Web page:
4Reading Pathway books collections #ReadingPathways
– supporting children’s reading for pleasure through fun connected book collections
What are Reading Pathway Book Collections?
- They put a number of high quality picture book authors and illustrators at the heart of mini themed displays
- They are based on the assumption that you decide in advance you are going to show themed collections to the same group of children over a period of time (e.g. across year 1 to 2 or year 2 to 3). If you carefully select the authors and the illustrators at the beginning then the same authors and illustrators can reappear in future themes.
- The themes are designed to be fun and ‘wacky’, and combine ‘familiar things’ in new ways e.g giants, monsters and cakes, dogs, dinosaurs and detectives, dragons and treasure. These themes allow for multiple pathways for children to explore their interests, whilst also providing common ground for them to share their discoveries with their classmates.
- The illustrators are given as high a profile as the authors, as for some children their route to finding their next read, whether it is a picture book or a chapter book might be through an illustrator they know and love and not an author.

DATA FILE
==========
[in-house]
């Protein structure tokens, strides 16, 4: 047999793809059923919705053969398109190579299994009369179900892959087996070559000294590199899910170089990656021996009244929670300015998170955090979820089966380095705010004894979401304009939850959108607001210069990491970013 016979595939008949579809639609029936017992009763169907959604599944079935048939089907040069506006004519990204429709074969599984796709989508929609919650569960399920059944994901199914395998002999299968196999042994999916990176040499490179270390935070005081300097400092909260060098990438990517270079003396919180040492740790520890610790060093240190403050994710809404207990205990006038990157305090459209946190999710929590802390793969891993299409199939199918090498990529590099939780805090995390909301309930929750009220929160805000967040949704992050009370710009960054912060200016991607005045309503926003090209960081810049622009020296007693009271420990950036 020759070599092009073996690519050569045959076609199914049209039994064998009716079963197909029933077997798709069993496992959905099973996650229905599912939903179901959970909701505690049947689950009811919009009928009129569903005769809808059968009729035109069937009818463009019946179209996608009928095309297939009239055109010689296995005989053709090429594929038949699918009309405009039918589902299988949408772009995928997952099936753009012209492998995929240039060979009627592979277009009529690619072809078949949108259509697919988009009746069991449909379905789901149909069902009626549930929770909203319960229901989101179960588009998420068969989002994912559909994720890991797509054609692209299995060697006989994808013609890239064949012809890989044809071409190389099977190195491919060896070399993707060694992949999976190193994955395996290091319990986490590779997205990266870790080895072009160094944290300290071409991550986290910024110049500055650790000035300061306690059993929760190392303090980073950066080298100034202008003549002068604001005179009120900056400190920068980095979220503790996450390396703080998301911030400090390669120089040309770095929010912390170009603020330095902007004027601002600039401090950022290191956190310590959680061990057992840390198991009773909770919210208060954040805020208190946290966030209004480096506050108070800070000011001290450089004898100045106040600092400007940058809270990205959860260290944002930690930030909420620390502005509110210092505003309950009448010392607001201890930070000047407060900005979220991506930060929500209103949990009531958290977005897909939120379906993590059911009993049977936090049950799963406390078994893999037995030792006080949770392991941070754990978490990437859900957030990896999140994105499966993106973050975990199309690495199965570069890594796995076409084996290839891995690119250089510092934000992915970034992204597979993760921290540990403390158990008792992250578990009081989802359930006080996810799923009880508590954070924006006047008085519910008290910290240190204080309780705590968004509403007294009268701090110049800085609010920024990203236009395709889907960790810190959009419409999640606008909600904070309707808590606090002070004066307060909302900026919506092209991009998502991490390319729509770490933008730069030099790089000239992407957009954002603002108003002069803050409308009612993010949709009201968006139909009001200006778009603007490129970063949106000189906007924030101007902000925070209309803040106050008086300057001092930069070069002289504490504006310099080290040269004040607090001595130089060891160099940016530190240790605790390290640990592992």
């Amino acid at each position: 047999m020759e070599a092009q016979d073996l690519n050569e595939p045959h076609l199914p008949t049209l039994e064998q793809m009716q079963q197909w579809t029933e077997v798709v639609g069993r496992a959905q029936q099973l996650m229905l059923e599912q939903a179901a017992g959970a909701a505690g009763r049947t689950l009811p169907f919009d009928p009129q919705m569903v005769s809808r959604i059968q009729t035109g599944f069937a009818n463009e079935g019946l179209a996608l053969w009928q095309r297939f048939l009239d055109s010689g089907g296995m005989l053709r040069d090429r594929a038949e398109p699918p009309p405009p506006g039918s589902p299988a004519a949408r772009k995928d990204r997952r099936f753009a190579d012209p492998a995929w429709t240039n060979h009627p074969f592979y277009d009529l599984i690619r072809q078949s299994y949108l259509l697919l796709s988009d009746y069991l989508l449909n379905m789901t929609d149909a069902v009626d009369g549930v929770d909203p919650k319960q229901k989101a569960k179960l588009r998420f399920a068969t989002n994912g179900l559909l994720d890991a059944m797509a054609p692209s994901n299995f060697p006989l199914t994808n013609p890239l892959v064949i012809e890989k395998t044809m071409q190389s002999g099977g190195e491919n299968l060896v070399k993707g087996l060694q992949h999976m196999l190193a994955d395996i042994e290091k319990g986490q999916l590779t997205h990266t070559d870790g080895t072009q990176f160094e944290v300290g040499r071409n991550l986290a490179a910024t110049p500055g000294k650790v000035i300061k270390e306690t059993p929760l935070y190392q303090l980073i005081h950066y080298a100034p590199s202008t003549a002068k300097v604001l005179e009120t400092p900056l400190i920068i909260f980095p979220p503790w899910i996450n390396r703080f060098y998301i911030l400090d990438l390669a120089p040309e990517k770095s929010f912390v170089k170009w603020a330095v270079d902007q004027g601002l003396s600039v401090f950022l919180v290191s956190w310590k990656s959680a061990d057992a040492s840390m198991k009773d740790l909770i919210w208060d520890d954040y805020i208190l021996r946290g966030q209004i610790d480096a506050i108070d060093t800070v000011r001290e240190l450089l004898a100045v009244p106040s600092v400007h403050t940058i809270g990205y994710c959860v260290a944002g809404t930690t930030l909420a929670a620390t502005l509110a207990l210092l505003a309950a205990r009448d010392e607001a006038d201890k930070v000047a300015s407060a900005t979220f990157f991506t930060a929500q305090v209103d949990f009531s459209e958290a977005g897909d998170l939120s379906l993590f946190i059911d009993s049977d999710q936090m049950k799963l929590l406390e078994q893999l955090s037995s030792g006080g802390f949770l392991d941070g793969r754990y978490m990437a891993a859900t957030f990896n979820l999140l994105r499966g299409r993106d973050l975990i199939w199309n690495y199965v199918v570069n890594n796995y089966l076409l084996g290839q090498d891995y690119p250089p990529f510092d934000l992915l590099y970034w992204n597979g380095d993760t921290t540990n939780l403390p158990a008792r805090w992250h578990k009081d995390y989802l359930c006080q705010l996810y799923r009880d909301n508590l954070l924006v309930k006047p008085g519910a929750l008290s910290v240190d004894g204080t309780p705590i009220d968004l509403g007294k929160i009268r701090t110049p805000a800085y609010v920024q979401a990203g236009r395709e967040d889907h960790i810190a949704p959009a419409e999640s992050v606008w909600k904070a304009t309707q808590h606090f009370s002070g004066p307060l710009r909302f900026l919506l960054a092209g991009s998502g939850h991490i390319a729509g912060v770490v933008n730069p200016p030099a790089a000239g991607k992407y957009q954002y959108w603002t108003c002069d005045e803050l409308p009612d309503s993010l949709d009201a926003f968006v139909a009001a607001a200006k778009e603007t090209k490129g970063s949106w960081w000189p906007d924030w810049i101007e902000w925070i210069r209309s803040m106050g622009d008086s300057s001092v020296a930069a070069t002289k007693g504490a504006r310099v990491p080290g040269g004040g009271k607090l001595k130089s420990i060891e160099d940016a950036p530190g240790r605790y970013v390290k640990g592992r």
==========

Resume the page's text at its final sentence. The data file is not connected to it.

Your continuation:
- They focus on year 1, year 2 and year 3, but many of the books could be enjoyed by other years too.
About the Books
- Many of the books are ones that appeal to children of different ages. Some of the books are ones my children (3 years apart) both enjoyed and others are ones that my customers have said their children or grandchildren loved. They are great for sharing in a classroom but are also great bedtime reads, for parents to read to siblings of different ages.
- Despite the quality of these authors and illustrators. I have not seen any picture books illustrated by Steve Lenton or written by Elli Woolard at any pop-up bookshops at reading conferences I have attended in the past two years, nor have I seen them on display in any bookshops. Sara Ogilvie (illustrator) and Lucy Rowland (author) seem to be a little more known, but I have only seen odd one of their books and have never seen a collection of them together. I am a big fan of picture books so regularly browse the ones in our local library and I rarely see any of these authors or illustrators.
- A number of the stories challenge children’s perceptions or stereotypes in some way. Sometimes this is subtle and sometimes this is more obvious.
Reading Journeys and Reading for Pleasure – laying the foundations for future success
I passionately believe every child should have the opportunity to love stories and reading. However, the process of finding books you really want to read as a newly independent reader is more complex than it seems. Neither of my children have found this process easy and yet both their current teachers would tell you they are ‘able readers’ and that they ‘love books’. The idea for reading pathways is founded on one key realisation:
Through observing my children’s reading journeys and multiple conversations with many others including parents, teachers, teaching assistants and librarians over a 4 year period I have come to the view that: